ECH is a rare dermal neoplasm and is generally considered to be a morphological variant of FH. However, our case and recent reports suggest that ECH is actually a distinct entity, which displays a characteristic morphology, ALK immunopositivity, and ALK gene rearrangement. The differential diagnoses for ALK-positive tumors of the skin include ALK-positive anaplastic large cell lymphoma (ALK+ALCL) with or without systemic involvement  and Spitz tumors with ALK fusion . Since the cells of both of these tumors sometimes show histiocytoid or epithelioid arrangements, immunohistochemical panels including lineage-specific markers are critical for making a diagnosis of ECH. ALCL is always positive for CD30 and some T-cell markers, such as CD3, CD4, and cytotoxic molecules, whereas Spitz tumors are positive for melanocytic markers, such as melan A, MITF, and SOX10.
After first being identified in ALCL, ALK has been proven to be a versatile oncogene, which contributes to a variety of tumors, including those derived from hematolymphoid, epithelial, mesenchymal, melanocytic, and neural lineages [15, 16]. Alterations in the ALK gene can occur through various different mechanisms, including chromosomal translocation, point mutations, and amplification. In chromosomal translocation, ALK fusion proteins lead to ligand-independent constitutive activation of key pathways for oncogenesis and tumor progression.
It is interesting that each type of ALK-positive skin tumor seems to harbor a different common fusion gene. The findings of Jedrych et al.  and our data indicate that the SQSTM1-ALK can be a recurrent fusion gene in ECH. The most recent large studies by two groups also suggest that SQSTM1-ALK is the most common fusion gene in ECH, followed by VCL-ALK [10, 11]. Other minor fusion partners include DCTN1, ETV6, PPFIBP1, SPECC1L, TMP3, PRKAR2A, MLPH, and EML4 [10, 11].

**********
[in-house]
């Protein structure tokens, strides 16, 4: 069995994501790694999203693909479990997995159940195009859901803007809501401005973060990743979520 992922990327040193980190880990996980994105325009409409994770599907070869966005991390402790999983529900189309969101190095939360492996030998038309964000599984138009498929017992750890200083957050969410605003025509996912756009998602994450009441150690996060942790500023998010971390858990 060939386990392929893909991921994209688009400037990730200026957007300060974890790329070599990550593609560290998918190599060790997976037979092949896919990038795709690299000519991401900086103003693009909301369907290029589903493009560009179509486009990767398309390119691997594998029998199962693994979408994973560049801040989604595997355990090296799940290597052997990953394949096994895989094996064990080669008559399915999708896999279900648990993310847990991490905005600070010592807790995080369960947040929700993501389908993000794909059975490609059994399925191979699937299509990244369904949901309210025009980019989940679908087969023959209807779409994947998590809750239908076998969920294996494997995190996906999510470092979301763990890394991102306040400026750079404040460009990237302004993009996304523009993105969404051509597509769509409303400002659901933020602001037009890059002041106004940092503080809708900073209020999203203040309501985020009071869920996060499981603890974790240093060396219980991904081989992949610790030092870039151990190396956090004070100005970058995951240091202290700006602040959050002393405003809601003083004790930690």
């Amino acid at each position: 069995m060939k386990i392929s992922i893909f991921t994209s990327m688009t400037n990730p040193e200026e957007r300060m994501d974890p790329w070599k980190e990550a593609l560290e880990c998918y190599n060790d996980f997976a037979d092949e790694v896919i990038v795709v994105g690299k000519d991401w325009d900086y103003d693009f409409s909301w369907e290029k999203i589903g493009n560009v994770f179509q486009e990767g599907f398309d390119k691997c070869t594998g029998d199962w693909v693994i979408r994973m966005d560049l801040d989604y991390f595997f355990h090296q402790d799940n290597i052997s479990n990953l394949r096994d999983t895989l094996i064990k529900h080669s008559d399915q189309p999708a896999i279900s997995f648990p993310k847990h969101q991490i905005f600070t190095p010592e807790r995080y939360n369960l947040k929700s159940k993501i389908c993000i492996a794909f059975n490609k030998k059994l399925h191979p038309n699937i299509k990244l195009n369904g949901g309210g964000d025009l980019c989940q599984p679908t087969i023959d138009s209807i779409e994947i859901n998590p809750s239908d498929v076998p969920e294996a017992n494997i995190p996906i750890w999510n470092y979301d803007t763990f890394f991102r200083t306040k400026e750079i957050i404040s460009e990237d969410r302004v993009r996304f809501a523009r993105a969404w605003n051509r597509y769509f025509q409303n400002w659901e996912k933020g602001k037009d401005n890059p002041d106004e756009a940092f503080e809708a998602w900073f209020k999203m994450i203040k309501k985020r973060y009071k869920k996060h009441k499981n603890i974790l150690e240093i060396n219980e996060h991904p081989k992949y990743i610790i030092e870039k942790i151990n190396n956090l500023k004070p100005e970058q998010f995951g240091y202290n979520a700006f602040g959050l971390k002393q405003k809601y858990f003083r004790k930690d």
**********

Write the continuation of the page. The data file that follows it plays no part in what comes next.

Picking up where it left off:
The SQSTM1 gene encodes sequestosome-1 (also known as the ubiquitin-binding protein p62), which acts as a cargo protein in selective autophagy. In addition to ECH, SQSTM1-ALK has also been reported in some cases of ALK-positive large B-cell lymphoma and lung cancer [12, 17]. In contrast, ALK+ALCL, a kind of T-cell lymphoma, typically involves the NPM1-ALK or TPM3-ALK fusion gene . In Spitz tumors, novel ALK fusions, such as CLIP1-ALK and GTF3C2-ALK, have been discovered . At present, the identification of a fusion gene partner of ALK involves a complicated process, and a combination of H&E staining and immunohistochemistry is needed to make a definitive diagnosis of ALK-positive ECH. Although staining patterns are the same, our case and a previous report showed that 5A4 clone produced stronger staining intensity than ALK1 antibody .
ECH and conventional FH are considered to be benign neoplasms. However, Doyle et al.  reported a rare case of ECH involving multiple lung metastases. The patient died of the disease after wedge resection of the lung metastasis followed by radiotherapy. Doyle et al. did not mention the results of immunohistochemistry , and so it is unclear whether the tumor was ALK-positive. Since other rare cases of FH involving locally aggressive growth or metastasis have been reported , incomplete resection should be avoided.